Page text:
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Minerva Surgery 2022 December;77(6):573-81

DOI: 10.23736/S2724-5691.22.09678-2

Copyright © 2022 EDIZIONI MINERVA MEDICA

language: English

Opioid-free analgesia: is it achievable in open colorectal surgery without neuraxial block?

Varut LOHSIRIWAT

Division of Colorectal Surgery, Department of Surgery, Faculty of Medicine Siriraj Hospital, Mahidol University, Bangkok, Thailand



BACKGROUND: This study aimed to evaluate feasibility and results of opioid-free analgesia (OFA) in open colorectal operation, and to determine factors influencing successful OFA.
METHODS: This study included 89 adult patients having elective open colectomy and/or proctectomy (without neuraxial or nerve block) from 2018 to 2020 in a university hospital. Current opioid users were excluded. Non-opioid analgesics were given based on patient’s comorbidity. Successful OFA was determined by whether patients required morphine administered by intravenous patient-controlled analgesia. Clinical outcomes were prospectively collected and compared between OFA group and the other. Factors influencing successful OFA were determined (Trial registration number: TCTR20211220007).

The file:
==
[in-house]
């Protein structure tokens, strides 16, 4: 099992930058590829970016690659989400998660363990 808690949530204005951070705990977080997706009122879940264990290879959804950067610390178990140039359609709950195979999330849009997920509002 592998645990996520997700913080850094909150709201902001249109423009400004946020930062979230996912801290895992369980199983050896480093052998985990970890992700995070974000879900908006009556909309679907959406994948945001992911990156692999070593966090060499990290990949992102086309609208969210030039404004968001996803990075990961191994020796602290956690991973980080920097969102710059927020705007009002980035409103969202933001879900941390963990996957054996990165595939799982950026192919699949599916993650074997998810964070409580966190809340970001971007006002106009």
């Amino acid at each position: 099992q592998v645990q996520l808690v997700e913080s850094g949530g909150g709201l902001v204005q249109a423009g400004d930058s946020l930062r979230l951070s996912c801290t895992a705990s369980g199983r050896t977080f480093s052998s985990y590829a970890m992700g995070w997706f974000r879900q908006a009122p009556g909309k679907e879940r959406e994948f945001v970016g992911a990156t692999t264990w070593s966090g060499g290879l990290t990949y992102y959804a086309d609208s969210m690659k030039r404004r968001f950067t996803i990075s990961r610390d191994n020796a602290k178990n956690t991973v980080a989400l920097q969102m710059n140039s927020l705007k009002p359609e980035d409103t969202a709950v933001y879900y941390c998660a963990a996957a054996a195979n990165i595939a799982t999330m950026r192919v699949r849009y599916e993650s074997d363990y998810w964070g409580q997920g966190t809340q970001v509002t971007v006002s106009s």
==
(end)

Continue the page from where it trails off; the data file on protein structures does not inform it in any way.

RESULTS: The studied population had an average age of 68±12 years. Colorectal resection with stoma formation was performed in 17 cases (19%). OFA was achieved in 15 cases (17%). Median amount of morphine used was 18 mg per person (interquartile range 10-30) in those requiring opioid. There was no significant difference in patient’s characteristics, intraoperative parameters and clinical outcomes between OFA group and the other except lower pain scores in the OFA group. The regimen of perioperative analgesia was the only predictor of successful OFA. Patients receiving multimodal analgesia with acetaminophen, selective cyclooxygenase-2 inhibitor and nefopam had the highest chance of successful OFA (5 of 15 cases, 33%).
CONCLUSIONS: This study showed that OFA was achievable in 17% of patients undergoing open colorectal resection without neuraxial block. The regimen of perioperative analgesia was the predictor of successful OFA.


KEY WORDS: Analgesics, opioid; Pain, postoperative; Colon; Rectum

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